Tax preparation season has arrived here in North America—and like so many other people, I do not enjoy preparing and filing my tax return.

I may comfort myself by saying it’s just once a year, but it’s still an onerous chore. My situation is complicated due to my being a self-employed writer; plus, as a dual citizen I’m required to file in both Canada and the United States, so I have to do it twice. Yuck.

So, searching for a way to see tax preparation in a positive light, I am looking beyond the tedium of gathering papers, organizing receipts, updating spreadsheets, and resolving ambiguous questions. Instead, I am wondering about the spiritual aspects of filing my tax return and how it connects to both the Baha’i teachings and life in today’s world.

1. Closure & Calling to Account

In one sense, filing a tax return helps to bring closure to a defined time period. Regardless of the material outcome, the system calls for reckoning as well as reconciling. It invites reflection and results in order. It even seems to satisfy the intention of the following statement from Baha’u’llah, though the statement literally refers to death from our physical, earth-bound life:

Bring thyself to account … ere thou art summoned to a reckoning … – Baha’u’llah, The Hidden Words, p. 11.

2. Obedience to Government

The Baha’i writings include obedience to the laws of a justly-formed government as a fundamental principle. Therefore, I am obliged to submit forthright, honest tax information as a legal requirement. Even countries without income taxes (yes, there are a few) have a system for reporting information, generating income, and providing services throughout the population.

… show the utmost sincerity and goodwill towards all nations; and should any soul act contrary to the laws of the government he would consider himself responsible before God …. – Abdu’l-Baha, Selections from the Writings of Abdu’l-Baha, p. 293.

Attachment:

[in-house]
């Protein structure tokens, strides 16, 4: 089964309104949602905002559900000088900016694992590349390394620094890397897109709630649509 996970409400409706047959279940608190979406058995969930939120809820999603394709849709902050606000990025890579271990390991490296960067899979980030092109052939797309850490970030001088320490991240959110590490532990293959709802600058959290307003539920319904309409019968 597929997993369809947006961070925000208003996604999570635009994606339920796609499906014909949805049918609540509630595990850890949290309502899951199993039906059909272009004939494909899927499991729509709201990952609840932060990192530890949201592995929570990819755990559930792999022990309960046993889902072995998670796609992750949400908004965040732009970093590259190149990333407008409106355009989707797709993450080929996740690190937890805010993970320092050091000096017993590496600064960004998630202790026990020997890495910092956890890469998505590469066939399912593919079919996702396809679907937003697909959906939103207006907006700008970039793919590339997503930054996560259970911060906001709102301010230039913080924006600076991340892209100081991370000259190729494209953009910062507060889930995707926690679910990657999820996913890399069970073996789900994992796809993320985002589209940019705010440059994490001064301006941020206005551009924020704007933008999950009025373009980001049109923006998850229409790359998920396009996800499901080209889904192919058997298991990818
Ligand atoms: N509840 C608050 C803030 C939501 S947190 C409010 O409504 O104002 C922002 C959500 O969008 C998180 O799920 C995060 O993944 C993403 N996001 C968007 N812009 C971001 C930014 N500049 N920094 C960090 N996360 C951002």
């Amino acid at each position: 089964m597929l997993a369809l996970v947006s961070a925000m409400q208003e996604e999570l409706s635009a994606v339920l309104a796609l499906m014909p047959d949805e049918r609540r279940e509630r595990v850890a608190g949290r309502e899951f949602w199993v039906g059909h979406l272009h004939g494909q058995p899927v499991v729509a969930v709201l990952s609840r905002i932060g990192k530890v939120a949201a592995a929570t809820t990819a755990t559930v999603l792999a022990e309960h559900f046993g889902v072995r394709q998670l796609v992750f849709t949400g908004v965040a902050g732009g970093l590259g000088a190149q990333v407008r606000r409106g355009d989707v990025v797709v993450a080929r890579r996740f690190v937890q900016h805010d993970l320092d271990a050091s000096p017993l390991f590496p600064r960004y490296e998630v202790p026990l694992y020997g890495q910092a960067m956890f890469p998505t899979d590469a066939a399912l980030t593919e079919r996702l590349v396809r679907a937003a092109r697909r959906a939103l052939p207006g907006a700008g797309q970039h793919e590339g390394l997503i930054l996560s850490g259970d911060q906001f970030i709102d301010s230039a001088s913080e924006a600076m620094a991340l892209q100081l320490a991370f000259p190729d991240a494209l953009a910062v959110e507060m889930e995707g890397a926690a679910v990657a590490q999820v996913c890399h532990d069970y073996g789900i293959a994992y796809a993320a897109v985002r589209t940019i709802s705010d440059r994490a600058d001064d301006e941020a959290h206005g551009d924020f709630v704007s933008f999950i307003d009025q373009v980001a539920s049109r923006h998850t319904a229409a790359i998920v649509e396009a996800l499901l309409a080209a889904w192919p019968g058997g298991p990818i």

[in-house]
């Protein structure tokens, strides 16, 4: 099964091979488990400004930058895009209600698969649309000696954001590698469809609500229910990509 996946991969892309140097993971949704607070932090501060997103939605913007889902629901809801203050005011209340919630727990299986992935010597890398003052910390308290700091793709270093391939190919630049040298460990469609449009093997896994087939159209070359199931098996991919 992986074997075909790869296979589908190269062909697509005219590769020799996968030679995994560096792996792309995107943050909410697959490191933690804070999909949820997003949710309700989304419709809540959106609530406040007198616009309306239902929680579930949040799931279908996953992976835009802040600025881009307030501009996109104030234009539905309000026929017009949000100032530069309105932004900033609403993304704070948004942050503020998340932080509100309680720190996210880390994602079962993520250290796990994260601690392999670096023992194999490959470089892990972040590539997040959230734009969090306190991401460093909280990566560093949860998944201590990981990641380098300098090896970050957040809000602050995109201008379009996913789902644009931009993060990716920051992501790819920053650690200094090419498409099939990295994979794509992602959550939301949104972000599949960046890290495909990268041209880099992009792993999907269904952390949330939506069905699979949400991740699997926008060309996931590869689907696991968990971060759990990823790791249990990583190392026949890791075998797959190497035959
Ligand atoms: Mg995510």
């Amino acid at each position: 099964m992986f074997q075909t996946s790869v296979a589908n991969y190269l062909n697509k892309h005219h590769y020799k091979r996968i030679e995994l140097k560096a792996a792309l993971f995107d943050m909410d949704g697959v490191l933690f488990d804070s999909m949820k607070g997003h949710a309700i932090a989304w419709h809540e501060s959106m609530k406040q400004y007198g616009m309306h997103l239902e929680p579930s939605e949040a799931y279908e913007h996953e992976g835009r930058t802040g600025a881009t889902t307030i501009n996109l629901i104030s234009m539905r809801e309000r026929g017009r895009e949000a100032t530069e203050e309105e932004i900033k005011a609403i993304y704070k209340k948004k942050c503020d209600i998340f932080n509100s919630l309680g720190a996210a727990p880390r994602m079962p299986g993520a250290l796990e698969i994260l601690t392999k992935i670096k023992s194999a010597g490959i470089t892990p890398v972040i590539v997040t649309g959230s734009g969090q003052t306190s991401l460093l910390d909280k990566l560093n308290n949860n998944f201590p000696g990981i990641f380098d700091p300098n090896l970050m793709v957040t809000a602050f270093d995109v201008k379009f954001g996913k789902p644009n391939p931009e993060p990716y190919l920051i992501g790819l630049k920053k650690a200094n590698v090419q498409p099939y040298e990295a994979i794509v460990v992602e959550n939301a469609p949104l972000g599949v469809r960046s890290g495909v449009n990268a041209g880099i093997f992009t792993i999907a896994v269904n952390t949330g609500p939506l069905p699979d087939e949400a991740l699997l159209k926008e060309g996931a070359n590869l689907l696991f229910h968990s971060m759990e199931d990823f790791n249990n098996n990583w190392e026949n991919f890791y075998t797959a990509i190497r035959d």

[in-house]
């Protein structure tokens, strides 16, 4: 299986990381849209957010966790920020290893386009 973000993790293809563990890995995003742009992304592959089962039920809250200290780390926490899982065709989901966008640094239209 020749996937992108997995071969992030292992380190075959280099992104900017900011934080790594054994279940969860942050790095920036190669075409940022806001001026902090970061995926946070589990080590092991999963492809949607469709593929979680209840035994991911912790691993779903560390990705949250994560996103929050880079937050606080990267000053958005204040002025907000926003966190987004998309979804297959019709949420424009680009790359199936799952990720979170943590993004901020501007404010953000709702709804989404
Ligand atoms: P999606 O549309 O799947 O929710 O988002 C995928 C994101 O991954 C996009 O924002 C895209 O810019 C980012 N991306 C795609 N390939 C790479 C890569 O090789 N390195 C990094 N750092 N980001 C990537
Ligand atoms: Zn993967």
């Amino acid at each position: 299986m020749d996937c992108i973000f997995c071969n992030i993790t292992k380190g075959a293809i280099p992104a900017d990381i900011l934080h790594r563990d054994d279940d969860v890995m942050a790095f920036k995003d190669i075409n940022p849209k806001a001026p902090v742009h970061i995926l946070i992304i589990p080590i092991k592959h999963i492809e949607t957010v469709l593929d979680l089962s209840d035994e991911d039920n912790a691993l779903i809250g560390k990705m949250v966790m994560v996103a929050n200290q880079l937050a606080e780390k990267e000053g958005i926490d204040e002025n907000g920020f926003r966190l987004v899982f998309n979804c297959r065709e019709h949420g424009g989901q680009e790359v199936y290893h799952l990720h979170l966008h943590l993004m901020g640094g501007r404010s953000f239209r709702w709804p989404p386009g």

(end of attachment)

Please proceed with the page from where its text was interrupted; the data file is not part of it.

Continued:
3. Taxes as a Collective Enterprise

Despite their flaws, tax systems have the potential to grow into a just, equitable means for sharing costs and for funding benefits. In theory at least, taxes can afford the means for everyone to pay their fair share. In doing so, we decrease the gap between the ultra-rich and the very poor. Of course, we presently fall lamentably short of this ideal goal, but a fair system of taxation can provide the means for equalizing access and ensuring at least a minimum standard of living for all:

… there can be no extremes in human conditions as regards wealth and sustenance. – Abdu’l-Baha, Foundations of World Unity, p. 36.

4. Independent Thought & Opinions

The Baha’i teachings tell me that in the future humanity will do a better job of both collecting and spending tax revenues, by using the key tool of joint consultation. Within the context of these teachings, consultation gives everyone a voice. All ideas belong to the group; participants in the process put aside individual agendas in the interest of general well-being; and the group undertakes rigorous fact-finding before making decisions. Decisions reached through consultation are implemented with no dissension, though there may be disagreement and contention along the way. Every society needs to devise fair and impartial systems for collecting taxes and for making disbursements, and as a Baha’i I believe the process itself will one day be guided by global perspectives that are free of prejudice:

The shining spark of truth cometh forth only after the clash of differing opinions. – Abdu’l-Baha, Selections from the Writings of Abdu’l-Baha, p. 87.

5. A Baha’i Vision for the Future

Where might all of this take us? The answer depends on how far into the future I dare to speculate. As a Baha’i, I do believe that someday we will have a fair, world-wide, integrated system of governance and taxation. We will eliminate extremes of wealth and poverty. All will give voluntarily, even beyond what is required. We will think of paying taxes as a privilege and not just a requirement—much like we presently view charitable donations.

A I re-read what I have written I feel lighter, happier, and more optimistic. Beyond the tedium of going through my own paperwork, I envision my desk free of clutter—and I’m content to do my part at this point in humanity’s coming of age. My own effort to be obedient will perhaps contribute to helping others in an ideal, if not a material, sense. Most importantly, I hold fast to the vision of a better future for us all.

The opinions and views expressed in this article are those of the author only and do not necessarily reflect the opinion of or any institution of the Baha’i Faith.


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